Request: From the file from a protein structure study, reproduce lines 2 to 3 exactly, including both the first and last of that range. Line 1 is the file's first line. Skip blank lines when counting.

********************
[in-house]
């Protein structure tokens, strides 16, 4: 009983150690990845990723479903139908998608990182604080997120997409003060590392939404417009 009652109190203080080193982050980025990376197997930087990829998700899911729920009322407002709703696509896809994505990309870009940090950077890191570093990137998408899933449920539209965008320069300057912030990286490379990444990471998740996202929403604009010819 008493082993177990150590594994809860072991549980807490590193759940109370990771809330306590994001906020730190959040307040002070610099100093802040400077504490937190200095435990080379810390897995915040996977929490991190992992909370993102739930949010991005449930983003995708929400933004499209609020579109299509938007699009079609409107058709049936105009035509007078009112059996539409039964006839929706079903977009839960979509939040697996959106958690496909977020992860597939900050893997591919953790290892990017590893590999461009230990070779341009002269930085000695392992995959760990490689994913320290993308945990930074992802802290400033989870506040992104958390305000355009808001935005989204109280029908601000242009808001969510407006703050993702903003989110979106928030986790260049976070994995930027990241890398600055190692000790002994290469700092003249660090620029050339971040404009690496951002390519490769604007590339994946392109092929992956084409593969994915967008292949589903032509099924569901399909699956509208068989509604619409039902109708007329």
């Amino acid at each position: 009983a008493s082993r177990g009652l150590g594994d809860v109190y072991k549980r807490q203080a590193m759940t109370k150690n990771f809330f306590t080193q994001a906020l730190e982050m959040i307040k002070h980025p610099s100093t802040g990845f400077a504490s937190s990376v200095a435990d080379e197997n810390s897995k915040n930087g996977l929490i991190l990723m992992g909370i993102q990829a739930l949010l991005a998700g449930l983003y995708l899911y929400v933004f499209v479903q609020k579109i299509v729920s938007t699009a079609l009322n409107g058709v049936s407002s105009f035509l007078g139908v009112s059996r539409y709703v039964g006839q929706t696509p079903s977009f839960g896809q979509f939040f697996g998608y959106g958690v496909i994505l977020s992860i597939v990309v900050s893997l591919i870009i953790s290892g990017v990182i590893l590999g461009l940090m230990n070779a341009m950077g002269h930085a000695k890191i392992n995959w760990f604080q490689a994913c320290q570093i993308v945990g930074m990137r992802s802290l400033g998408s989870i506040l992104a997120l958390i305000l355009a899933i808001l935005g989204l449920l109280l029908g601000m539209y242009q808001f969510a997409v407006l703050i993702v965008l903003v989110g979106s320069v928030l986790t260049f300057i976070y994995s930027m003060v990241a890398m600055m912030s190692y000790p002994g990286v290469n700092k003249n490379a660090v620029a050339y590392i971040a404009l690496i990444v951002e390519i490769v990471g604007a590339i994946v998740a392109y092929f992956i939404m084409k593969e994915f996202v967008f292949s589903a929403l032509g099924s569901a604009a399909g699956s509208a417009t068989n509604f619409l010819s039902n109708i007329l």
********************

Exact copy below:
């Protein structure tokens, strides 16, 4: 009983150690990845990723479903139908998608990182604080997120997409003060590392939404417009 009652109190203080080193982050980025990376197997930087990829998700899911729920009322407002709703696509896809994505990309870009940090950077890191570093990137998408899933449920539209965008320069300057912030990286490379990444990471998740996202929403604009010819 008493082993177990150590594994809860072991549980807490590193759940109370990771809330306590994001906020730190959040307040002070610099100093802040400077504490937190200095435990080379810390897995915040996977929490991190992992909370993102739930949010991005449930983003995708929400933004499209609020579109299509938007699009079609409107058709049936105009035509007078009112059996539409039964006839929706079903977009839960979509939040697996959106958690496909977020992860597939900050893997591919953790290892990017590893590999461009230990070779341009002269930085000695392992995959760990490689994913320290993308945990930074992802802290400033989870506040992104958390305000355009808001935005989204109280029908601000242009808001969510407006703050993702903003989110979106928030986790260049976070994995930027990241890398600055190692000790002994290469700092003249660090620029050339971040404009690496951002390519490769604007590339994946392109092929992956084409593969994915967008292949589903032509099924569901399909699956509208068989509604619409039902109708007329």
């Amino acid at each position: 009983a008493s082993r177990g009652l150590g594994d809860v109190y072991k549980r807490q203080a590193m759940t109370k150690n990771f809330f306590t080193q994001a906020l730190e982050m959040i307040k002070h980025p610099s100093t802040g990845f400077a504490s937190s990376v200095a435990d080379e197997n810390s897995k915040n930087g996977l929490i991190l990723m992992g909370i993102q990829a739930l949010l991005a998700g449930l983003y995708l899911y929400v933004f499209v479903q609020k579109i299509v729920s938007t699009a079609l009322n409107g058709v049936s407002s105009f035509l007078g139908v009112s059996r539409y709703v039964g006839q929706t696509p079903s977009f839960g896809q979509f939040f697996g998608y959106g958690v496909i994505l977020s992860i597939v990309v900050s893997l591919i870009i953790s290892g990017v990182i590893l590999g461009l940090m230990n070779a341009m950077g002269h930085a000695k890191i392992n995959w760990f604080q490689a994913c320290q570093i993308v945990g930074m990137r992802s802290l400033g998408s989870i506040l992104a997120l958390i305000l355009a899933i808001l935005g989204l449920l109280l029908g601000m539209y242009q808001f969510a997409v407006l703050i993702v965008l903003v989110g979106s320069v928030l986790t260049f300057i976070y994995s930027m003060v990241a890398m600055m912030s190692y000790p002994g990286v290469n700092k003249n490379a660090v620029a050339y590392i971040a404009l690496i990444v951002e390519i490769v990471g604007a590339i994946v998740a392109y092929f992956i939404m084409k593969e994915f996202v967008f292949s589903a929403l032509g099924s569901a604009a399909g699956s509208a417009t068989n509604f619409l010819s039902n109708i007329l």